The effect of scheduling on air traffic delay.
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At the present time, millions of dollars are being lost by major airlines each year because of the inability of high density air terminals to efficiently service all of the demands placed upon them during peak periods of demand. Up to the present time, studies involving congestion have been aimed primarily at the implementation of computerized techniques to aid the air traffic controller during peak demand periods. By scheduling aircraft in a given system in a different manner, delay, caused by congestion, could possibly be reduced at high density terminals even more than it has been reduced by the results obtained from previous studies.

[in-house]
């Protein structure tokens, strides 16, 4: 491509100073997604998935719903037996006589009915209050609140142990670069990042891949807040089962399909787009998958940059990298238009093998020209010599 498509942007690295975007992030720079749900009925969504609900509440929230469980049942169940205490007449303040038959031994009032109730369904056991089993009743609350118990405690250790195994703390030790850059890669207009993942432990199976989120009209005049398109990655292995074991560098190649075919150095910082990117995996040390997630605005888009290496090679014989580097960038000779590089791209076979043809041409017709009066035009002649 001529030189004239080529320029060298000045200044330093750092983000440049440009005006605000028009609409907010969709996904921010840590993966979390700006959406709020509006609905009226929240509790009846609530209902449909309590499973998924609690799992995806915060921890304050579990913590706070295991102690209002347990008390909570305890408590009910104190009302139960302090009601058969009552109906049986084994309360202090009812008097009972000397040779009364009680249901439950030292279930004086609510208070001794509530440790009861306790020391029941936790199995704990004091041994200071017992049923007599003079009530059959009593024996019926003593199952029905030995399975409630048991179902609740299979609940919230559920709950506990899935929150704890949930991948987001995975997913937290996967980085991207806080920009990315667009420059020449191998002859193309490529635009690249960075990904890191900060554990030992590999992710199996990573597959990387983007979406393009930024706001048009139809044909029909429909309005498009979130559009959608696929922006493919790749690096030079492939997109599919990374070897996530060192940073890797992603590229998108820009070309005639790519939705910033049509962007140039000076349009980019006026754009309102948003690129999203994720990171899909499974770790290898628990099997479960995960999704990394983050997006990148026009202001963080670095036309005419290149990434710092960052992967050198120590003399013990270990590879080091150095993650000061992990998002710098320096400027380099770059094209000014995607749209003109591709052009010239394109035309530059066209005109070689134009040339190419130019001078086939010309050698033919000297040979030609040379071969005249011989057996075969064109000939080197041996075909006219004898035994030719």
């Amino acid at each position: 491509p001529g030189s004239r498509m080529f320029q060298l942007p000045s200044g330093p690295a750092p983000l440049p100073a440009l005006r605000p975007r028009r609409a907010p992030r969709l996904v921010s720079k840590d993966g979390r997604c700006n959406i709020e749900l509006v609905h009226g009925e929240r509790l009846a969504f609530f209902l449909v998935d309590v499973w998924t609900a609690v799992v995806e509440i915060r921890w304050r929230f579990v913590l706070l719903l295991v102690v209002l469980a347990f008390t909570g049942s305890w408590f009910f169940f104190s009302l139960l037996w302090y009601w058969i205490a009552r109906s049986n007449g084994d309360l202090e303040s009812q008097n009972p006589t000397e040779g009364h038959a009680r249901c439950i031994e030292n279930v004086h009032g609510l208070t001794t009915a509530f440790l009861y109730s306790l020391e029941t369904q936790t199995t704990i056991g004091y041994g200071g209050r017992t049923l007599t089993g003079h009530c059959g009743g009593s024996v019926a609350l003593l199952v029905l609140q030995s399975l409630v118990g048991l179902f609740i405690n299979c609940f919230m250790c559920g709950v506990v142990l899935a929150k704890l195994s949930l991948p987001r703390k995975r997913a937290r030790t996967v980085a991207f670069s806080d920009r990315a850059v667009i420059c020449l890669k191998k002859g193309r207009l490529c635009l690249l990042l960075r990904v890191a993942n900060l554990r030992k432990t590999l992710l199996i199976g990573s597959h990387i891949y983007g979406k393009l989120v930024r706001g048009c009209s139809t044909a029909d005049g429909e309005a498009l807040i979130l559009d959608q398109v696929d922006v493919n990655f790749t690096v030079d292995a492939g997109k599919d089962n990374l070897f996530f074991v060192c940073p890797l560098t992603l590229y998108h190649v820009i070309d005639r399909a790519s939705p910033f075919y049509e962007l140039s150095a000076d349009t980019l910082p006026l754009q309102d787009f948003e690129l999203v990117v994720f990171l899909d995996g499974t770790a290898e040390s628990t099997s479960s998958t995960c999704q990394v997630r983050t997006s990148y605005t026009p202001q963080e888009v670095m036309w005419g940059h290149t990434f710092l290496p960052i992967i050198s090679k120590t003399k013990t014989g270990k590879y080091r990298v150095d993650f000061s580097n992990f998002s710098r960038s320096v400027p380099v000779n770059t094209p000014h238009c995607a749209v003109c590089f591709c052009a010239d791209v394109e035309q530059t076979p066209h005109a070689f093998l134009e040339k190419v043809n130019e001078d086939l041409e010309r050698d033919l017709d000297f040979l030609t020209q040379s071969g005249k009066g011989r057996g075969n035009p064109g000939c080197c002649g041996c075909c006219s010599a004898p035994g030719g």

The approach taken in this study involves testing different heuristic scheduling algorithms, based on what has been done previously, to determine what extent total system delay can be reduced. The method of approach which was followed was based on a simulator which models aircraft movement between N major terminals. For each scheduling algorithm developed, hourly statistics related to the number of aircraft demanding service, average departure delay, and average arrival delay were calculated along with total system delay times for arriving and departing aircraft. The results obtained from these algorithms were analyzed and compared with the scheduling algorithm which resulted in a reduction in delay being examined in greater detail to determine whether or not such a schedule would actually be feasible and worthwhile.
- Masters Theses